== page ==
Monday, 11 July 2016

The Apprentice Witch - James Nicol


Published: 7th July 2016

Source: owned

Format: paperback

My Rating:  5 out of 5 stars

The Set Up:

Arianwyn has fluffed her witch’s evaluation test.

Awarded the dull bronze disc and continuing as an apprentice – to the glee of her arch-rival, mean girl Gimma – she’s sent to protect the remote, dreary town of Lull. 

But her new life is far from boring. Turns out Gimma is the pompous mayor’s favourite niece – and worse, she opens a magical rift in the nearby Great Wood. As Arianwyn struggles with her spells, a mysterious darkness begins to haunt her – and it’s soon clear there’s much more than her pride at stake …
(from the back cover)

Review:

After James Nicol appeared as a guest on my podcast and I first heard about this book, I've been dying to read it - and it has seemed a very long wait. The book finally turned up a few days ago on my birthday and today I actually had time to sit down and read a few pages. That was the intention anyway. Just a taste. Now it's several hours later and I've read the entire book. I sincerely hope there's going to be another one in the not too distant future!

The Apprentice Witch is one of those books that transcend time and age group - very much as Harry Potter or Philip Pullman's His Dark Materials do. There is something here that will resonate with anyone who has ever felt 'no quite good enough' or been wracked with self-doubt or just felt they haven't measured up against their prettier more popular peers.

Arianwynn is taking her witch's evaluation now that she is fifteen. She loves her Grandmother, who has raised her, but is also secretly embarrassed that she is apprenticed to a relative - not the done thing anymore, that her Grandmother is an Elder working with the counsel, that she's not really fashionable and doesn't fit in. So getting her qualification and a Real Witch's post is very important to Arianwynn, who sticks out like a sore thumb and feels awkward and inept most of the time. However her plans take a nose dive when she fails and she's awarded what she feels is an embarrassing 'apprentice continuation' status and a posting in a quiet, out-of-the-way place near the Great Wood, in the town of Lull. Despite its name, Lull is not the tame backwater its reported to be. Dark spirits and strange creatures creep out of the wood. And just as Arianwynn starts to get her feet under her, shadows start to creep into her own magic. If only she could stop seeing that glyph...and if only she could get rid of her pretty, popular and snobby rival, Gimma Alveston, maybe then spells would work the way they are supposed to and she will be a proper witch at last...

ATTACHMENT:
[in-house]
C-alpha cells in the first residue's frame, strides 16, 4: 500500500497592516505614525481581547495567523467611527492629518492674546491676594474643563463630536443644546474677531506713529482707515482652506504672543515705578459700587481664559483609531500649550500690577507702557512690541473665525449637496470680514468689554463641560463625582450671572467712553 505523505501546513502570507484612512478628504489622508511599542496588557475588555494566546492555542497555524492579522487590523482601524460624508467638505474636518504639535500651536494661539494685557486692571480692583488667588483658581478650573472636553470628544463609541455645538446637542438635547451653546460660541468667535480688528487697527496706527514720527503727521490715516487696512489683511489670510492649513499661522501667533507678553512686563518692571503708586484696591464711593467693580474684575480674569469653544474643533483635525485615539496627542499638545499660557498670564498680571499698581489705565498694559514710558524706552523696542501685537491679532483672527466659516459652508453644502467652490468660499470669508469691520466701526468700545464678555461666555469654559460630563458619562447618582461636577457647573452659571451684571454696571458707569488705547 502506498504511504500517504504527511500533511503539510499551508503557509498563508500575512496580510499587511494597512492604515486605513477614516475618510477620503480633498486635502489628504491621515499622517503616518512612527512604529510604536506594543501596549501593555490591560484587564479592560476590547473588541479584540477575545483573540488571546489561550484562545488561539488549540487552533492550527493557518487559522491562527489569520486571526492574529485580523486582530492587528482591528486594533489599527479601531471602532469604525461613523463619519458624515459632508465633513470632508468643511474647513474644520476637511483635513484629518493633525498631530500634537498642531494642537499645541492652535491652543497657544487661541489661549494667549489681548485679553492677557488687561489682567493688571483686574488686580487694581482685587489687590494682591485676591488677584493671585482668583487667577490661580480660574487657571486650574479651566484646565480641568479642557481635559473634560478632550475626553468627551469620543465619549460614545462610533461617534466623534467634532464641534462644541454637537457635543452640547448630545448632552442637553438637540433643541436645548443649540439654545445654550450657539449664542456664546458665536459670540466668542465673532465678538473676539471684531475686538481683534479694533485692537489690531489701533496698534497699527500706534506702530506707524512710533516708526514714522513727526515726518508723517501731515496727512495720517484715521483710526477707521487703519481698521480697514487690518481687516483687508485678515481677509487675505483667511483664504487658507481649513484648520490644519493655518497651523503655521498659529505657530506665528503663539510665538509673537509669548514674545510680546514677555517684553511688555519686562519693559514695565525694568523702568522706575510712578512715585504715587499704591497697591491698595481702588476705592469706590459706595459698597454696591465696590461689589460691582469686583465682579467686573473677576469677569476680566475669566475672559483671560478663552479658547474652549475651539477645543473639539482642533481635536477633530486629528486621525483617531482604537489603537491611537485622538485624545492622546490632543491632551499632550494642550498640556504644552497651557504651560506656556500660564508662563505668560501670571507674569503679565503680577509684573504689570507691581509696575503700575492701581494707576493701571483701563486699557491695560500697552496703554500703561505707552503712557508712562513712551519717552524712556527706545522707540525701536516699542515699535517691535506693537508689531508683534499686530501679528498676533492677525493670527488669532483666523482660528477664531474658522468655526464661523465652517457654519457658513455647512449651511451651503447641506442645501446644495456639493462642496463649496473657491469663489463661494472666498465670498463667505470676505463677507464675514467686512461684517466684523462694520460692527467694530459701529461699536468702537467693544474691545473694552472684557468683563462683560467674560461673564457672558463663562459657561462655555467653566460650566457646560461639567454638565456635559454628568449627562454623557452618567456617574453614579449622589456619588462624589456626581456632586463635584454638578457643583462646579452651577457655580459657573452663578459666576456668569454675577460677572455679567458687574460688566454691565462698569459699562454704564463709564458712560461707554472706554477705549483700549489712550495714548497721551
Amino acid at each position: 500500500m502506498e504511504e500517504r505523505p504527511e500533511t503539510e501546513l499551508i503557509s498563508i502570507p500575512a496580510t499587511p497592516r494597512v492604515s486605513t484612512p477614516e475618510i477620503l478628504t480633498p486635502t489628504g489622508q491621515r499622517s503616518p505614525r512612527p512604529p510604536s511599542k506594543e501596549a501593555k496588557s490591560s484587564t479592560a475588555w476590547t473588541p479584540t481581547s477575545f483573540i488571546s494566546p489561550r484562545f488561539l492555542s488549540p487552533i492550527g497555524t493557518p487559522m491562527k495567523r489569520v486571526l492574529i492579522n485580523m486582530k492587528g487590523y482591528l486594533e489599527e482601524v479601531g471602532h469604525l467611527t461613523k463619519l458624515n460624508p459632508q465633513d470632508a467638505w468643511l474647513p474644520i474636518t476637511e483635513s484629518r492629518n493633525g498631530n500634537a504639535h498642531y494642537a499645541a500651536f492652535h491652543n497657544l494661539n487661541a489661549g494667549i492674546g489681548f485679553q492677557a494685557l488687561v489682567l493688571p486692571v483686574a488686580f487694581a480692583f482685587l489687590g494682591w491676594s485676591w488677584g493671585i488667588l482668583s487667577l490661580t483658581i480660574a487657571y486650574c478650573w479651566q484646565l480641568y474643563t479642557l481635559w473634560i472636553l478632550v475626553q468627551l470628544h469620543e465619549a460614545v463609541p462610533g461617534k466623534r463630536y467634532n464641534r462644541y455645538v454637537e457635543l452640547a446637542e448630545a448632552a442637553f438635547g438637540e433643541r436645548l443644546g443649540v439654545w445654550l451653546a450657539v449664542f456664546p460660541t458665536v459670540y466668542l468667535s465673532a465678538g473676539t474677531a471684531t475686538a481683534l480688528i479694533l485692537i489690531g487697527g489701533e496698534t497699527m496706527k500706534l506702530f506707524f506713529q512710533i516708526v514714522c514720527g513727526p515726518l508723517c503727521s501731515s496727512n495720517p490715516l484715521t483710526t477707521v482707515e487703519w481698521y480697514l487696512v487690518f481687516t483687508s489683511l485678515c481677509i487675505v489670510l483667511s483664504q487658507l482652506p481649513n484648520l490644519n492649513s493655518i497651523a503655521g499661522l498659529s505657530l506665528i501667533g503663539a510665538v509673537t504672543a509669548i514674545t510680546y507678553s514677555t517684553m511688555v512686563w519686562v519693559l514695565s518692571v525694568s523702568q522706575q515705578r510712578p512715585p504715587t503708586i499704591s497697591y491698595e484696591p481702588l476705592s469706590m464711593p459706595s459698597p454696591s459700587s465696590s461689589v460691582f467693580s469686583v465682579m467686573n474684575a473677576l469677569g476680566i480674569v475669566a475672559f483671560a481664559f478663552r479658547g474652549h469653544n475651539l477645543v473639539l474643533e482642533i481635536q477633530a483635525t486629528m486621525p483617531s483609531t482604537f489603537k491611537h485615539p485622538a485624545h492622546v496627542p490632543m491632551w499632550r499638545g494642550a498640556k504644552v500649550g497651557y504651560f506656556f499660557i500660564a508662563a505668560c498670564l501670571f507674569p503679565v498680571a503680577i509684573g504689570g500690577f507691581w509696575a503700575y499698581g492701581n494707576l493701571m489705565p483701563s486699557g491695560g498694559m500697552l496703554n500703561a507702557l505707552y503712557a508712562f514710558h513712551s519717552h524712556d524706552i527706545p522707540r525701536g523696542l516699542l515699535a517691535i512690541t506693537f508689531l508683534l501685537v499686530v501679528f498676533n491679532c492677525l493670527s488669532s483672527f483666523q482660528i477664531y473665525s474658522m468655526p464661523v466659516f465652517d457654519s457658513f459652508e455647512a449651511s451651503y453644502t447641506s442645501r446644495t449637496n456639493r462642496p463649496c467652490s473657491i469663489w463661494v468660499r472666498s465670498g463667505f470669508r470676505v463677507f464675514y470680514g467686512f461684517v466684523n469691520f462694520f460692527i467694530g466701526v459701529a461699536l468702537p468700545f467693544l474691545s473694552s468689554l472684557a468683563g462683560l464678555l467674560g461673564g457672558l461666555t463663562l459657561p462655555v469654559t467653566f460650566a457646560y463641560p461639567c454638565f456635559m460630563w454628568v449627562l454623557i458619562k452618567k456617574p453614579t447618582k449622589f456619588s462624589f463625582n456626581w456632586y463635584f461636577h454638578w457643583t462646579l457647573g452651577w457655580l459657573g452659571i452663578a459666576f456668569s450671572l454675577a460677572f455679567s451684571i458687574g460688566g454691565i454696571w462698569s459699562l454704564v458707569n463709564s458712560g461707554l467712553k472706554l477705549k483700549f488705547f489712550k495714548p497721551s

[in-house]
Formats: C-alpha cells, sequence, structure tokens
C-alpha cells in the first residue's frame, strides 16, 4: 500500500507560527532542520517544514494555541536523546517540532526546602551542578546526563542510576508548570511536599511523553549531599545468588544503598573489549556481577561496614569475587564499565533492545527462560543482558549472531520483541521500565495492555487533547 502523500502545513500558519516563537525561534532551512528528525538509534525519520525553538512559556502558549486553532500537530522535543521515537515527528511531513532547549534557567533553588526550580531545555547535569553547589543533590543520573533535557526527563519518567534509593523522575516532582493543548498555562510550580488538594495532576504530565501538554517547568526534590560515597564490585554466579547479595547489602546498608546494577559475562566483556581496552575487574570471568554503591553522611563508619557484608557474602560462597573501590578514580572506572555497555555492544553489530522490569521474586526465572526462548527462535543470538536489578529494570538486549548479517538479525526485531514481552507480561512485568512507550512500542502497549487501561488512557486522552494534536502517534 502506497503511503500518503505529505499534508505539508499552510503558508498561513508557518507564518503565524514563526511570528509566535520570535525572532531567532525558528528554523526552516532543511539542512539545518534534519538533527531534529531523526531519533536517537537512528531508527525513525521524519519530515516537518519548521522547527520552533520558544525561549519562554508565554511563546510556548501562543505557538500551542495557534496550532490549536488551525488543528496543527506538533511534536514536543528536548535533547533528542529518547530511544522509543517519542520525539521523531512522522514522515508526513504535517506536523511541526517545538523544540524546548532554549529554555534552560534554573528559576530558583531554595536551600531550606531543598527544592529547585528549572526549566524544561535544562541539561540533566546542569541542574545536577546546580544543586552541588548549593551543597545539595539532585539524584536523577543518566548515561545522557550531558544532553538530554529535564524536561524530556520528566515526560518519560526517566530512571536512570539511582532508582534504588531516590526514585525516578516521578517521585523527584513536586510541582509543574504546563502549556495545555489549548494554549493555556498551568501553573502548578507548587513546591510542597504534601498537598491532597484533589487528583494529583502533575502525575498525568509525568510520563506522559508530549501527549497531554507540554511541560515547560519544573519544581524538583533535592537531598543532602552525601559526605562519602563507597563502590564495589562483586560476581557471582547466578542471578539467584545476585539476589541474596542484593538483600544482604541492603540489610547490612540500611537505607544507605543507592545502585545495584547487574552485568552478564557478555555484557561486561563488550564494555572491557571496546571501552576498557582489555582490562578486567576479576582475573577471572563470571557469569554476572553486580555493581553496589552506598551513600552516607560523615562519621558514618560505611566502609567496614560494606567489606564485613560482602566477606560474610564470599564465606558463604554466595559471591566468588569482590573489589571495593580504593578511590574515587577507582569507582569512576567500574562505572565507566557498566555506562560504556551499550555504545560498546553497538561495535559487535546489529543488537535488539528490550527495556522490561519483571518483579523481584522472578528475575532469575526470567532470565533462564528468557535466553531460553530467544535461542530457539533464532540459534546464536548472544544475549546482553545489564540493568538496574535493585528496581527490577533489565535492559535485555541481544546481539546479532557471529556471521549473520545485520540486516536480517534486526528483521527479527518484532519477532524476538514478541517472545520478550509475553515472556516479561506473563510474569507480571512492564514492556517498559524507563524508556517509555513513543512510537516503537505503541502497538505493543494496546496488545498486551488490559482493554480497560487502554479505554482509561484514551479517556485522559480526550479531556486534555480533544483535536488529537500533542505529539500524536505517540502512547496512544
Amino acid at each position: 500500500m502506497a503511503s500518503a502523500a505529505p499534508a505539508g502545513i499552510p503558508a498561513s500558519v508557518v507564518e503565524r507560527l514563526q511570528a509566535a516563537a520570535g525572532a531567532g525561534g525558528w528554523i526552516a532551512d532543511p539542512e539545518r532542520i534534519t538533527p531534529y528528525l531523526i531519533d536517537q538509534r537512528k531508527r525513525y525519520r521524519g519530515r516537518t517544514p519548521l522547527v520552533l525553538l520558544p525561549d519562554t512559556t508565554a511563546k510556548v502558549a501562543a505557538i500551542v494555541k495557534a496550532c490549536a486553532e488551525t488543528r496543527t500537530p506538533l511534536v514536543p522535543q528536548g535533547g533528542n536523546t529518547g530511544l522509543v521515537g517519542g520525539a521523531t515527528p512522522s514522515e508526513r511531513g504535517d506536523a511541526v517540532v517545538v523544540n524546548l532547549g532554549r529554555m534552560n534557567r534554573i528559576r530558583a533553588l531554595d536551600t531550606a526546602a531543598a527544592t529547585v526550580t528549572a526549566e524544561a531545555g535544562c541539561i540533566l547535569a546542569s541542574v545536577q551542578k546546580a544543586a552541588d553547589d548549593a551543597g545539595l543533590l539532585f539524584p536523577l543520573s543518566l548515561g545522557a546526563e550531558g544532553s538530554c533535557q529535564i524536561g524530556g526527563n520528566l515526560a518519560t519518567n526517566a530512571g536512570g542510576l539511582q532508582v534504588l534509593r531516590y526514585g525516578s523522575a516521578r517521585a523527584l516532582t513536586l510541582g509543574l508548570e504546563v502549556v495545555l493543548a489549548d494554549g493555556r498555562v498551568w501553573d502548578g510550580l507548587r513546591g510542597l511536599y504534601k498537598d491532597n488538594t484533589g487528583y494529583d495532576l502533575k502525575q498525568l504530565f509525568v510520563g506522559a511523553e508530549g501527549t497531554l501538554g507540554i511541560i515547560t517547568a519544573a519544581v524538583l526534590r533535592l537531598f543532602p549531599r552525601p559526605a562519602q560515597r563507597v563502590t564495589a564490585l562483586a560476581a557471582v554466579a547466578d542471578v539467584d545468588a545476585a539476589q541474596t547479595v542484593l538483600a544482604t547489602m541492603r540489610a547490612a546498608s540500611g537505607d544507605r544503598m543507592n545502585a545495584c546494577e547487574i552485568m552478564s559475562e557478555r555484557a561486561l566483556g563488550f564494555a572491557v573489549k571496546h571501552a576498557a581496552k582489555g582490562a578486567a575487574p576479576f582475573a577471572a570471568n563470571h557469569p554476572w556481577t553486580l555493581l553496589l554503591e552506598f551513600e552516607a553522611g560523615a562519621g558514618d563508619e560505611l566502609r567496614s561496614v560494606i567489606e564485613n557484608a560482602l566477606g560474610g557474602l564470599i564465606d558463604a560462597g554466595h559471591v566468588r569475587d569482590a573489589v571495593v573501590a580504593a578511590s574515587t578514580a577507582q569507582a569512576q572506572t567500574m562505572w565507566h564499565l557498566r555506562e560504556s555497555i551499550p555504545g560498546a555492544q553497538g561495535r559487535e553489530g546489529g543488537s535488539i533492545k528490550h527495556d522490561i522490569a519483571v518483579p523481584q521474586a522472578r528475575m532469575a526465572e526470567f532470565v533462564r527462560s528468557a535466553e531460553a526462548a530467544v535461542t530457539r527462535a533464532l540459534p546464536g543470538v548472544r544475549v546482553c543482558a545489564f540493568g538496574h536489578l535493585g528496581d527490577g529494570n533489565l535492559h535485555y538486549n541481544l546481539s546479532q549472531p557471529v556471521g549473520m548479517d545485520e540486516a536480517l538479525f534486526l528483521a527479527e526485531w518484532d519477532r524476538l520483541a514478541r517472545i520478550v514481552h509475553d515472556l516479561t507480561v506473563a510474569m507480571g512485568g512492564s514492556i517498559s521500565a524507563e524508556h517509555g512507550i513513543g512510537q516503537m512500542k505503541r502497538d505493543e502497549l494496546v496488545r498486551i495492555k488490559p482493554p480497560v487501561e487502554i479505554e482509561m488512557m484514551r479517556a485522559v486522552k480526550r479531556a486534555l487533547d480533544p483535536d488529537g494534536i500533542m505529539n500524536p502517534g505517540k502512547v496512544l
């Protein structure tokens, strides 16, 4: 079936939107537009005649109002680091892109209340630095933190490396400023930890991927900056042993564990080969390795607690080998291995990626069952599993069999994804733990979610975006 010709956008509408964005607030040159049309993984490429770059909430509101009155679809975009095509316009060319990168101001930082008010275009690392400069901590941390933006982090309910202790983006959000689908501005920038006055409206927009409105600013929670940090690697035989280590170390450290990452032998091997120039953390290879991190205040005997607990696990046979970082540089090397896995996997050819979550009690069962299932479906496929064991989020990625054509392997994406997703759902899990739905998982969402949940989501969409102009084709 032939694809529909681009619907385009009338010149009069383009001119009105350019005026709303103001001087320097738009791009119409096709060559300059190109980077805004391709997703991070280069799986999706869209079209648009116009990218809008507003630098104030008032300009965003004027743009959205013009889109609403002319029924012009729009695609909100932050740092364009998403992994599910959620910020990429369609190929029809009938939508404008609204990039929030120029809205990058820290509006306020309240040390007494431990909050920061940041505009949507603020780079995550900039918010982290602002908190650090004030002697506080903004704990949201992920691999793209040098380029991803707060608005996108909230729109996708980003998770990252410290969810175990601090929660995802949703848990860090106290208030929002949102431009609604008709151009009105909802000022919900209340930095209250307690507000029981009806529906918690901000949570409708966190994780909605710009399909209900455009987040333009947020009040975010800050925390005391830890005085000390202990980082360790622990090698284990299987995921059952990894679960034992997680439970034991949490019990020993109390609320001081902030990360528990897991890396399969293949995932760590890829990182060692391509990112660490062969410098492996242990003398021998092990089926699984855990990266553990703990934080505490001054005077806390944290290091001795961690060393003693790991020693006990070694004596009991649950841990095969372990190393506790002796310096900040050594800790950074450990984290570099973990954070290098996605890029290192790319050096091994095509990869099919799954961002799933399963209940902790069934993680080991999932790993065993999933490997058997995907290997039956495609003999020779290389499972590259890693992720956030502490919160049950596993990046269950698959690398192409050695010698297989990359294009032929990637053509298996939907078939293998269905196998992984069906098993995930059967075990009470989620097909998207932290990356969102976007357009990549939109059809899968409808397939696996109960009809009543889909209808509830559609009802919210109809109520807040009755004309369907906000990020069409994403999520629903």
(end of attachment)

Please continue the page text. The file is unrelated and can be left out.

I loved this story. The world building was great with tantalising hints of a much larger world and a seamless blending between modern and old fashioned devices. The book is peopled with great characters - Arianwynn especially but I also loved Ms Delefield and Colin (who I hope we'll see more of in future books *fingers crossed*) The magic system is well imagined and evoked, and I loved all the different spirit creatures. Nicol really makes you feel for his MC so that by turns you are embarrassed, frustrated, amused and finally cheering her on to a grand finale. 

This was one of those rare books where I found myself smiling as I read it. Well worth the wait. Highly recommend this to fans of Harry Potter, Diana Wynne Jones and anyone who loved Kiki's Deivery Service. 

1 comment:

  1. Sounds interesting, I will check it out.

    ReplyDelete